First, defendants never appealed the order allowing Gill's addition as a defendant. “'Without proper notice of appeal, the appellate court acquires no jurisdiction and neither the court nor the parties may waive the jurisdictional requirements even for goodcause shown under Rule 2.'” Sillery v. Sillery, 168 N.C. App. 231, 234, 606 S.E.2d 749, 751 (2005) (quoting Bromhal v. Stott, 116 N.C. App. 250, 253, 447 S.E.2d 481, 483 (1994)). Defendants argue that despite their failure to appeal from the order adding Gill as a defendant, this Court has jurisdiction to review the order under N.C. Gen. Stat. § 1-278 (2003). G.S. § 1-278 states that on appeal, “the court may review any intermediate order involving the merits and necessarily affecting the judgment.” However, “G.S. 1-278 permits us, incident to an appeal from a final judgment or order, to review intermediate orders[.]” In re Foreclosure of Allan & Warmbold Constr. Co., 88 N.C. App. 693, 696, 364 S.E.2d 723, 725 (1988) (emphasis added). Defendants cite no authority for the proposition that G.S. § 1-278 requires us to review an interlocutory order, and we find none. We conclude that defendants failed to preserve this issue for review.
    Secondly, our review of the record makes it clear that the trial court did not err by allowing plaintiff's motion to amend its complaint. Defendants argue that the trial court erred because the motion for amendment did not assert any grounds upon which Gill might be personally liable for corporate acts. Defendants cite N.C. Gen. Stat. § 57C-3-30 (2003), in support of their position. The statute provides, in pertinent part, that:
    (a)    A person who is a member, manager, director, executive, or any combination thereof of a limited liability company is not liable for the obligations of a limited liability company solely by reason of being a member, manager, director, or executive and does not become so by participating, in whatever capacity, in the management or control of the business. Amember, manager, director, or executive may, however, become personally liable by reason of that person's own acts or conduct.

    (b)    A member of a limited liability company is not a proper party to proceedings by or against a limited liability company[.] . . .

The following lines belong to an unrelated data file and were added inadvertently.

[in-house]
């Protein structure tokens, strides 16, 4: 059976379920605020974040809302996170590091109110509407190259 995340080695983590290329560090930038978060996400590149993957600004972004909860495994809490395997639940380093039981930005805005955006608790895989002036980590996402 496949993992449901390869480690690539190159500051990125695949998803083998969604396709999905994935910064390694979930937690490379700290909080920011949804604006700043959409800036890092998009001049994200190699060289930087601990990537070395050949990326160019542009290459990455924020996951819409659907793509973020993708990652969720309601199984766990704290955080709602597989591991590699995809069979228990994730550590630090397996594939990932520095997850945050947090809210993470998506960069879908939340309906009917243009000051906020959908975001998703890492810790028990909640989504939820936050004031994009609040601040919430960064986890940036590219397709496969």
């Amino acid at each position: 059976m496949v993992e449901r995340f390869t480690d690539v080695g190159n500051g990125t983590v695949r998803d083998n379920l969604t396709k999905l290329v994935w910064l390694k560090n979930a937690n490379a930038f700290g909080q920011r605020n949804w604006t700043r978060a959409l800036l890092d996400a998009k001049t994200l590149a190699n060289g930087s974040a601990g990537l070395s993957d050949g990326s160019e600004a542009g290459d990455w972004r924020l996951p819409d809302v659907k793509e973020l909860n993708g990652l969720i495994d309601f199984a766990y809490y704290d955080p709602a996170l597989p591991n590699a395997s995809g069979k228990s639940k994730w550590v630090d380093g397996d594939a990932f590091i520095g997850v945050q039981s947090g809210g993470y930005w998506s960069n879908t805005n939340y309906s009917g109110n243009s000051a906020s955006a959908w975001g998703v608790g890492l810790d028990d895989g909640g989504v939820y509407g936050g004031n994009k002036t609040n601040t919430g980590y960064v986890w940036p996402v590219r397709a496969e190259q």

N.C. Gen. Stat. § 57C-3-30(a) and (b) (2003) (emphasis added). Thus, regardless of whether Section 57C-3-30(b) restricts the circumstances in which a member of a limited liability company (LLC) may be added as a party to a lawsuit, Section 57C-3-30(a) clearly anticipates that a member who is also a “manager, director, executive, or any combination thereof” might be made a defendant and “become personally liable by reason of [his] own acts or conduct.”
    In the instant case, plaintiff's motion to add Gill as a defendant asserted that NCCS, Loans, Inc. and JAG N.C., LLC were “entirely owned and controlled” by Gill, who also managed and controlled JAGJRTX, LLC; that defendants tried to evade complying with plaintiff's discovery requests by shifting ownership of Advance Internet from JAGJRTX, LLC, to JAG N.C.; and that “Gill may continue to create shell entities in an attempt to evade liability[.]” Plaintiff also submitted a proposed amended complaint alleging that “Gill is the organizer, managing member and principal operator of JAG, NC, LLC” and that “Gill has directed, and is responsible for, all the unlawful practices alleged in this complaint.” (emphasis added). We conclude that these allegations of Gill's “own acts and conduct” were sufficient to allow his addition as a party defendant. “A motion to amend pleadings isaddressed to the sound discretion of the trial court; the trial court's ruling is not reviewable absent a showing of an abuse of discretion.” Warren v. Gen. Motors Corp., 142 N.C. App. 316, 319, 542 S.E.2d 317, 319 (2001) (citing Haas v. Kelso, 76 N.C. App. 77, 80, 331 S.E.2d 759, 761 (1985)). We conclude that the trial court did not abuse its discretion by granting plaintiff's motion to add Gill as a defendant.
    Defendants also argue that the trial court erred by granting summary judgment against Gill, again on the grounds that there was no evidence that would subject him to personal liability. We disagree.
    Under N.C. Gen. Stat. § 1A-1, Rule 8(d) (2003), “[a]verments in a pleading to which a responsive pleading is required . . . are admitted when not denied in the responsive pleading.” In the instant case, plaintiff's amended complaint alleged that “Gill has directed, and is responsible for, all the unlawful practices alleged in this complaint.” Gill failed to file an answer to the complaint.
    We note that “for purposes of summary judgment, a defendant's failure to file answer does not constitute a conclusive admission of the allegations in a plaintiff's complaint so as to preclude such defendant from offering affidavits or testimony in opposition to the motion.” Bell v. Martin, 299 N.C. 715, 720, 264 S.E.2d 101, 104-05 (1980). Accordingly, Gill had the right to offer evidence opposing summary judgment, notwithstanding his failure to file an answer.     However, Gill offered no evidence contradicting plaintiff's assertion that he directed and controlled the illegal activities of the corporate defendants. We conclude that, because defendant neither filed an answer nor submitted any evidence contradicting the allegations of plaintiff's complaint, he is deemed to have admitted the allegation in the complaint that “Gill has directed, and is responsible for, all the unlawful practices alleged in this complaint.” We further conclude that the trial court did not err by entering summary judgment against Gill individually.
    For the reasons discussed above, we conclude that the trial court did not err by entering summary judgment for plaintiffs, and that the trial court's order should be
    Affirmed.
    Judges WYNN and CALABRIA concur.


Footnote: 1
     T hus, a customer who cannot repay the cash advance as a lump sum will have to make 26 payments of 20% of the cash amount, or $520 on a $100 cash advance.